Subject Re: [Firebird-Architect] RC4
Author Jim Starkey
Check out the cover of today's New York Time's Sunday Magazine:

It's a packet sniffer. With less than a dozen lines of additional code
(small enough for the overleaf), it could pick up and report Firebird
login credentials with 100% certainty and 100% accuracy.

Firebird has two security problems. The little one is the persistent
request to encrypt databases at rest. The big one is the authentication
system that isn't even a tiny bit secure.

There are two approaches to these problems. The most most discussed is
to ignore them -- let somebody else worry about. Geoff and others have
worked long and hard find reasons that Firebird shouldn't or can't
address the problems. That's bunk. The other approach is to fix it.

Fixing Firebird security isn't as simple as supporting encryption
plugins because plugins can't address the key distribution problem.
Addressing the problem requires changes to the client, the protocol, and
the server. Complicating the solution is the honorable tradition of
allowing older clients to communicate with newer servers and vice versa.

The only responsible path is to propose, critique, and evolve a security
architecture until there is consensus that it is good enough, then
devise a strategy to implement it.

I'm going to describe the security architecture I'm using in NimbusDB as
a starting point. The key element is that clients generate one-time
session keys that are securely transmitted to server. Whether the key
only encrypts authentication credentials, all communications, or the
database file at page level can be discussed separately.

Here is the architecture:

1. Servers generate RSA key pairs at startup time. They may, if they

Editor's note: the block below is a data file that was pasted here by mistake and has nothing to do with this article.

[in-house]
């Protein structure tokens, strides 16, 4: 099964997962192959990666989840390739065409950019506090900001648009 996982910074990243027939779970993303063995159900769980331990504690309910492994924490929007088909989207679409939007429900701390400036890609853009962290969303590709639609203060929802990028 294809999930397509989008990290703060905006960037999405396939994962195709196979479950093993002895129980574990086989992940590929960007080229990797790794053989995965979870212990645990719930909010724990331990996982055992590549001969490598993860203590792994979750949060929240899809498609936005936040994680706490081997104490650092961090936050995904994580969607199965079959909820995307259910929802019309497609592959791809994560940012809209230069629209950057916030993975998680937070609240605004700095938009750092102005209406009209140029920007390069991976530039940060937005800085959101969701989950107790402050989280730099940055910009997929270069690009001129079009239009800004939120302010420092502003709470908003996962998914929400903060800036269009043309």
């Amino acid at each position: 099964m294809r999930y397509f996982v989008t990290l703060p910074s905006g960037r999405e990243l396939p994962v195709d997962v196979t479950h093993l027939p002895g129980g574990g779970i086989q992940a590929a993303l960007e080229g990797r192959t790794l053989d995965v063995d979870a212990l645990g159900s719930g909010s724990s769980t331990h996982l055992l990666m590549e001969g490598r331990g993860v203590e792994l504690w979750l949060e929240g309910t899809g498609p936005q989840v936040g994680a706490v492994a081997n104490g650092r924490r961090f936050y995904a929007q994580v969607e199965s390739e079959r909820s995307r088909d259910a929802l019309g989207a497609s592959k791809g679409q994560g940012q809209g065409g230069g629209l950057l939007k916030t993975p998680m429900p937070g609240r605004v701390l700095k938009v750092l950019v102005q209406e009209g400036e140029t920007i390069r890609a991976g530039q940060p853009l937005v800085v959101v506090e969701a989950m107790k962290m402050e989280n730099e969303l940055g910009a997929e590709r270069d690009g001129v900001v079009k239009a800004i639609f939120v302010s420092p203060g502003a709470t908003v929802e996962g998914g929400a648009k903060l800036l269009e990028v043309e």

wish, generate new key pairs anytime they wish.
2. On first connection to a server, the client is given the server's
public key and a list of supported encryption algorithms.
3. The client selects an algorithm, generates a one-time session key
using a secure random number generator, encrypts the algorithm
type and session key using the server's public key, and sends the
gook to the server
4. The server decrypts the gook with its private key.
5. Passwords are stored in the database as SHA-1 hashes

At the moment, the algorithms supported are RC4, AES-128, and AES-256.
I have not built in support for certificates, but as all initial
connection messages are XML, adding them would be trivial. RSA is
hardwired. The default RSA keysize is 1024 bits, but this is
non-architectural and could be changed or made an option. I may switch
over to the MySQL strategy of sending the SHA-1 hash of the SHA-1 hash
of the password concatenated with a server supplied value.

Line protocol consists of four byte message lengths followed by
encrypted gook, rounded up to a multiple of the encryption algorithm's
blocksize. Encrypted gook embedded in character data is encoded in base64.

Guys, this is not plugin stuff.

On 11/14/2010 12:30 AM, Geoff Worboys wrote:
> Jim Starkey wrote:
>> It's getting a little annoying to hear you say we don't
>> know anything. The antidote to ignorance is to learn
>> something.
> Yes ... Is this some sort of progress we're making here, Jim?
> I mean not that long ago you seemed to suggest that you didn't